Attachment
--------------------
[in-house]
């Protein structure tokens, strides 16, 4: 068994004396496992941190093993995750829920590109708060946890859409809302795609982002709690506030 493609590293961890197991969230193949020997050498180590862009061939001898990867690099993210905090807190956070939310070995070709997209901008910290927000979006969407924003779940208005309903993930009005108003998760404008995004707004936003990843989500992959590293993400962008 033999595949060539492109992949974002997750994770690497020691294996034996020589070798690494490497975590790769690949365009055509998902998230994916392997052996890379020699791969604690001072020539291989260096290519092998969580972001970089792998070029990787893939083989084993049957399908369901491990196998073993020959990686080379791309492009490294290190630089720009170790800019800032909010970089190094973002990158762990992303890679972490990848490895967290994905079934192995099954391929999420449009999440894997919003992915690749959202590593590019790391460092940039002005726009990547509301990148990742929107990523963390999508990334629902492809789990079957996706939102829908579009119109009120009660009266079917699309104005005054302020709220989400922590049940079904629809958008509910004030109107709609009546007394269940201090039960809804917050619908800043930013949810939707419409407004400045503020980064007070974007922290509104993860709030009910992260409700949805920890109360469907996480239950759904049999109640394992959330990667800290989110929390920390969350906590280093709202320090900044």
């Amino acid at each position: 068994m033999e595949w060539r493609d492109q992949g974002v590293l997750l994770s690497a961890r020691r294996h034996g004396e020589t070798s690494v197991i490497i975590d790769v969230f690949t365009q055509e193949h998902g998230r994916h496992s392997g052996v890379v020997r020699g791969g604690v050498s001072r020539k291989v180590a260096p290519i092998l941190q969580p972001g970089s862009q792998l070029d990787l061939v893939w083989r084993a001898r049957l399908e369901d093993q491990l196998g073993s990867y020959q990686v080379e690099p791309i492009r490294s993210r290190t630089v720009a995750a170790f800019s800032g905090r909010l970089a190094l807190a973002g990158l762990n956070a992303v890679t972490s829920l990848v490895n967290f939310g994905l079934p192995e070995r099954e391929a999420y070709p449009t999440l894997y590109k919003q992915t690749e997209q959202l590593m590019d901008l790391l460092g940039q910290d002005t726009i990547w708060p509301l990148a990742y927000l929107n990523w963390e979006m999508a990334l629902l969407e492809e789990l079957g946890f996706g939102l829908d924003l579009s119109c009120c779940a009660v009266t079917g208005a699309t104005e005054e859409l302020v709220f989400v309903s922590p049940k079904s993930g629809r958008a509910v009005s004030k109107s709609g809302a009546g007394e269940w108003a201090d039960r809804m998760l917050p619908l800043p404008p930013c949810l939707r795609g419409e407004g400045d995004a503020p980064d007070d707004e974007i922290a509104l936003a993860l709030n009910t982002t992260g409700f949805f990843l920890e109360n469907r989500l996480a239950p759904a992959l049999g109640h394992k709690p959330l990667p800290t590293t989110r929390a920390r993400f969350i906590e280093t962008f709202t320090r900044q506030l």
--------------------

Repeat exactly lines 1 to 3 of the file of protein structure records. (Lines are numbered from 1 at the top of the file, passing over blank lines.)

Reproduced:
[in-house]
């Protein structure tokens, strides 16, 4: 068994004396496992941190093993995750829920590109708060946890859409809302795609982002709690506030 493609590293961890197991969230193949020997050498180590862009061939001898990867690099993210905090807190956070939310070995070709997209901008910290927000979006969407924003779940208005309903993930009005108003998760404008995004707004936003990843989500992959590293993400962008 033999595949060539492109992949974002997750994770690497020691294996034996020589070798690494490497975590790769690949365009055509998902998230994916392997052996890379020699791969604690001072020539291989260096290519092998969580972001970089792998070029990787893939083989084993049957399908369901491990196998073993020959990686080379791309492009490294290190630089720009170790800019800032909010970089190094973002990158762990992303890679972490990848490895967290994905079934192995099954391929999420449009999440894997919003992915690749959202590593590019790391460092940039002005726009990547509301990148990742929107990523963390999508990334629902492809789990079957996706939102829908579009119109009120009660009266079917699309104005005054302020709220989400922590049940079904629809958008509910004030109107709609009546007394269940201090039960809804917050619908800043930013949810939707419409407004400045503020980064007070974007922290509104993860709030009910992260409700949805920890109360469907996480239950759904049999109640394992959330990667800290989110929390920390969350906590280093709202320090900044």
């Amino acid at each position: 068994m033999e595949w060539r493609d492109q992949g974002v590293l997750l994770s690497a961890r020691r294996h034996g004396e020589t070798s690494v197991i490497i975590d790769v969230f690949t365009q055509e193949h998902g998230r994916h496992s392997g052996v890379v020997r020699g791969g604690v050498s001072r020539k291989v180590a260096p290519i092998l941190q969580p972001g970089s862009q792998l070029d990787l061939v893939w083989r084993a001898r049957l399908e369901d093993q491990l196998g073993s990867y020959q990686v080379e690099p791309i492009r490294s993210r290190t630089v720009a995750a170790f800019s800032g905090r909010l970089a190094l807190a973002g990158l762990n956070a992303v890679t972490s829920l990848v490895n967290f939310g994905l079934p192995e070995r099954e391929a999420y070709p449009t999440l894997y590109k919003q992915t690749e997209q959202l590593m590019d901008l790391l460092g940039q910290d002005t726009i990547w708060p509301l990148a990742y927000l929107n990523w963390e979006m999508a990334l629902l969407e492809e789990l079957g946890f996706g939102l829908d924003l579009s119109c009120c779940a009660v009266t079917g208005a699309t104005e005054e859409l302020v709220f989400v309903s922590p049940k079904s993930g629809r958008a509910v009005s004030k109107s709609g809302a009546g007394e269940w108003a201090d039960r809804m998760l917050p619908l800043p404008p930013c949810l939707r795609g419409e407004g400045d995004a503020p980064d007070d707004e974007i922290a509104l936003a993860l709030n009910t982002t992260g409700f949805f990843l920890e109360n469907r989500l996480a239950p759904a992959l049999g109640h394992k709690p959330l990667p800290t590293t989110r929390a920390r993400f969350i906590e280093t962008f709202t320090r900044q506030l």